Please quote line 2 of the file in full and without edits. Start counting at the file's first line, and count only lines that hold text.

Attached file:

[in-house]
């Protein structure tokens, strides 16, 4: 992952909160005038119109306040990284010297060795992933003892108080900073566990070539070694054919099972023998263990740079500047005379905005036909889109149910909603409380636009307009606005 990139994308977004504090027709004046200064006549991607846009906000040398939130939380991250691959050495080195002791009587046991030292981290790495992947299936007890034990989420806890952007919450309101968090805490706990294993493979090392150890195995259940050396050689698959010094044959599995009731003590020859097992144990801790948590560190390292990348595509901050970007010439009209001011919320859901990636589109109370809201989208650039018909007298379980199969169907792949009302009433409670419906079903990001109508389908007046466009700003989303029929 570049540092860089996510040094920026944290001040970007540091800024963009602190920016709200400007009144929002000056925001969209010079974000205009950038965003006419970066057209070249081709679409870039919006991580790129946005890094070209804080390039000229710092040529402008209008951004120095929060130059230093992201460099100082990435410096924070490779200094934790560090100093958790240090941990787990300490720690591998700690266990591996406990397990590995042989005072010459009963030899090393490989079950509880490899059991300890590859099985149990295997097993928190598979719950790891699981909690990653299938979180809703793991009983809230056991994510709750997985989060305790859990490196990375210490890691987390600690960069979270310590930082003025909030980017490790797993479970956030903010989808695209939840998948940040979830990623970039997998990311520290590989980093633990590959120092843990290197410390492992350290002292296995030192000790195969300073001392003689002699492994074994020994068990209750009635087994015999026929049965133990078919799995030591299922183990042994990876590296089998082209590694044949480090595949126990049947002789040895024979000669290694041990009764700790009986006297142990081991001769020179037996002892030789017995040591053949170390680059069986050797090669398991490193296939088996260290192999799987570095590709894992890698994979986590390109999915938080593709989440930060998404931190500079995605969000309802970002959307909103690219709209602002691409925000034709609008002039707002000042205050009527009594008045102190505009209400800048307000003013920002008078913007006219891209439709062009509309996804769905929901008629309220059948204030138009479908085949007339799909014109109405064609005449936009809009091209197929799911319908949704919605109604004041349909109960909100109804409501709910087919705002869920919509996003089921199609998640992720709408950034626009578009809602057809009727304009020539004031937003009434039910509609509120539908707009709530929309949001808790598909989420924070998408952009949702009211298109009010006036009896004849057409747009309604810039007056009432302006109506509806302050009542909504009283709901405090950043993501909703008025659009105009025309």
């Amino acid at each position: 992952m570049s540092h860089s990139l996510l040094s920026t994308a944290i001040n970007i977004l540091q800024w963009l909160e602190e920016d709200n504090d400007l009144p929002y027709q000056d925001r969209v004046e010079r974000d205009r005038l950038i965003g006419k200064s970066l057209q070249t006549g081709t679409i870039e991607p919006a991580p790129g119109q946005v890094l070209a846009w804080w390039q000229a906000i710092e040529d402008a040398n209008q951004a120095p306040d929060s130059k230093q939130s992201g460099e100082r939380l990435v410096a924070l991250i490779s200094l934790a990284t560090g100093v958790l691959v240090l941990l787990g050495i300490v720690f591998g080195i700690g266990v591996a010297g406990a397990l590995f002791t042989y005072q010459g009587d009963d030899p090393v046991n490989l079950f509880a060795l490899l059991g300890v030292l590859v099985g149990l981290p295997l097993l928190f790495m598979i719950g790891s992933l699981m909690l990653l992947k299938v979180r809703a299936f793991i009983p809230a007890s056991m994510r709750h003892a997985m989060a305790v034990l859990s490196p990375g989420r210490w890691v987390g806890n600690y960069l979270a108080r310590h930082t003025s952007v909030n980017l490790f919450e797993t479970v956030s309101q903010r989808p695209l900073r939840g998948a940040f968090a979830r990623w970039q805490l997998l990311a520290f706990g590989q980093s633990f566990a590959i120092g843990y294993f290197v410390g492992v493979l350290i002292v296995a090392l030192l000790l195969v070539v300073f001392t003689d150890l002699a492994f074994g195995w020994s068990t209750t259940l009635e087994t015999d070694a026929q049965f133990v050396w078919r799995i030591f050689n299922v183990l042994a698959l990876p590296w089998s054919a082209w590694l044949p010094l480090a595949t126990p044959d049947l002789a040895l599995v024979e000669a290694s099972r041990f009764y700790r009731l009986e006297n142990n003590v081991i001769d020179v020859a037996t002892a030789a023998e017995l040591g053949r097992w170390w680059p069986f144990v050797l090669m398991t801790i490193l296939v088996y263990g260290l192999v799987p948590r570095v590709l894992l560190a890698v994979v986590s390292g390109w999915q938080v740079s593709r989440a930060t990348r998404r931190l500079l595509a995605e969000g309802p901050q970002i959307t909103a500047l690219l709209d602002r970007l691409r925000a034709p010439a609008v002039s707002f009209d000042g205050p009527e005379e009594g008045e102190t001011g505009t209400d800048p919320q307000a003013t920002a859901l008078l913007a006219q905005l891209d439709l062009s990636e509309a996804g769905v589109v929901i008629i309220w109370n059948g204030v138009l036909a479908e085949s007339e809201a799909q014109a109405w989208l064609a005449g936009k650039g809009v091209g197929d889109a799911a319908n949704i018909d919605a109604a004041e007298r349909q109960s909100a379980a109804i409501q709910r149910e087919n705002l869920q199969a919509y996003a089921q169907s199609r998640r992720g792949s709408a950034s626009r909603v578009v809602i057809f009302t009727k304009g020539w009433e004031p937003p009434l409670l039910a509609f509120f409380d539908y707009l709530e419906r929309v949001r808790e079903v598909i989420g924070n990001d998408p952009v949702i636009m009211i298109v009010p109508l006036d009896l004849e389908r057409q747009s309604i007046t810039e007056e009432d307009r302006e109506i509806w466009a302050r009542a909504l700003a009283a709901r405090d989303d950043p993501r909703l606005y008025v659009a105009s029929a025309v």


């Protein structure tokens, strides 16, 4: 992952909160005038119109306040990284010297060795992933003892108080900073566990070539070694054919099972023998263990740079500047005379905005036909889109149910909603409380636009307009606005 990139994308977004504090027709004046200064006549991607846009906000040398939130939380991250691959050495080195002791009587046991030292981290790495992947299936007890034990989420806890952007919450309101968090805490706990294993493979090392150890195995259940050396050689698959010094044959599995009731003590020859097992144990801790948590560190390292990348595509901050970007010439009209001011919320859901990636589109109370809201989208650039018909007298379980199969169907792949009302009433409670419906079903990001109508389908007046466009700003989303029929 570049540092860089996510040094920026944290001040970007540091800024963009602190920016709200400007009144929002000056925001969209010079974000205009950038965003006419970066057209070249081709679409870039919006991580790129946005890094070209804080390039000229710092040529402008209008951004120095929060130059230093992201460099100082990435410096924070490779200094934790560090100093958790240090941990787990300490720690591998700690266990591996406990397990590995042989005072010459009963030899090393490989079950509880490899059991300890590859099985149990295997097993928190598979719950790891699981909690990653299938979180809703793991009983809230056991994510709750997985989060305790859990490196990375210490890691987390600690960069979270310590930082003025909030980017490790797993479970956030903010989808695209939840998948940040979830990623970039997998990311520290590989980093633990590959120092843990290197410390492992350290002292296995030192000790195969300073001392003689002699492994074994020994068990209750009635087994015999026929049965133990078919799995030591299922183990042994990876590296089998082209590694044949480090595949126990049947002789040895024979000669290694041990009764700790009986006297142990081991001769020179037996002892030789017995040591053949170390680059069986050797090669398991490193296939088996260290192999799987570095590709894992890698994979986590390109999915938080593709989440930060998404931190500079995605969000309802970002959307909103690219709209602002691409925000034709609008002039707002000042205050009527009594008045102190505009209400800048307000003013920002008078913007006219891209439709062009509309996804769905929901008629309220059948204030138009479908085949007339799909014109109405064609005449936009809009091209197929799911319908949704919605109604004041349909109960909100109804409501709910087919705002869920919509996003089921199609998640992720709408950034626009578009809602057809009727304009020539004031937003009434039910509609509120539908707009709530929309949001808790598909989420924070998408952009949702009211298109009010006036009896004849057409747009309604810039007056009432302006109506509806302050009542909504009283709901405090950043993501909703008025659009105009025309």